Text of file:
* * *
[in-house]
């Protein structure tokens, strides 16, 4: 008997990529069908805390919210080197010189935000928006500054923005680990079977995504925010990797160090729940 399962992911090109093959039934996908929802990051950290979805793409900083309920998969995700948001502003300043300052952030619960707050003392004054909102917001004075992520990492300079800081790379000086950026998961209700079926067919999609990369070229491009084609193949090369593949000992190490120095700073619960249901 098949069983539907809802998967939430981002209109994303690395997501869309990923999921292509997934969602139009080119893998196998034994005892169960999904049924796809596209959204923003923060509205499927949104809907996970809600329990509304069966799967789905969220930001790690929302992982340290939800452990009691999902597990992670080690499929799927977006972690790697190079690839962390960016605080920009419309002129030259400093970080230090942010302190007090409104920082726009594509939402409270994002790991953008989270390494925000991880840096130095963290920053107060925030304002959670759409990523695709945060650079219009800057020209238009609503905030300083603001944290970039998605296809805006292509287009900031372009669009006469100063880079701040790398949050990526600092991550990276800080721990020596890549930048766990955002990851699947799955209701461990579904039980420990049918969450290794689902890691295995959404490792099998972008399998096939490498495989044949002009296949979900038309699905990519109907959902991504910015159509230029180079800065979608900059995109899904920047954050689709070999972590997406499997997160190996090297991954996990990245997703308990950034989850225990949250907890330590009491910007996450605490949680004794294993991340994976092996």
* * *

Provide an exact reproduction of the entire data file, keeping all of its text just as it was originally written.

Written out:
[in-house]
């Protein structure tokens, strides 16, 4: 008997990529069908805390919210080197010189935000928006500054923005680990079977995504925010990797160090729940 399962992911090109093959039934996908929802990051950290979805793409900083309920998969995700948001502003300043300052952030619960707050003392004054909102917001004075992520990492300079800081790379000086950026998961209700079926067919999609990369070229491009084609193949090369593949000992190490120095700073619960249901 098949069983539907809802998967939430981002209109994303690395997501869309990923999921292509997934969602139009080119893998196998034994005892169960999904049924796809596209959204923003923060509205499927949104809907996970809600329990509304069966799967789905969220930001790690929302992982340290939800452990009691999902597990992670080690499929799927977006972690790697190079690839962390960016605080920009419309002129030259400093970080230090942010302190007090409104920082726009594509939402409270994002790991953008989270390494925000991880840096130095963290920053107060925030304002959670759409990523695709945060650079219009800057020209238009609503905030300083603001944290970039998605296809805006292509287009900031372009669009006469100063880079701040790398949050990526600092991550990276800080721990020596890549930048766990955002990851699947799955209701461990579904039980420990049918969450290794689902890691295995959404490792099998972008399998096939490498495989044949002009296949979900038309699905990519109907959902991504910015159509230029180079800065979608900059995109899904920047954050689709070999972590997406499997997160190996090297991954996990990245997703308990950034989850225990949250907890330590009491910007996450605490949680004794294993991340994976092996």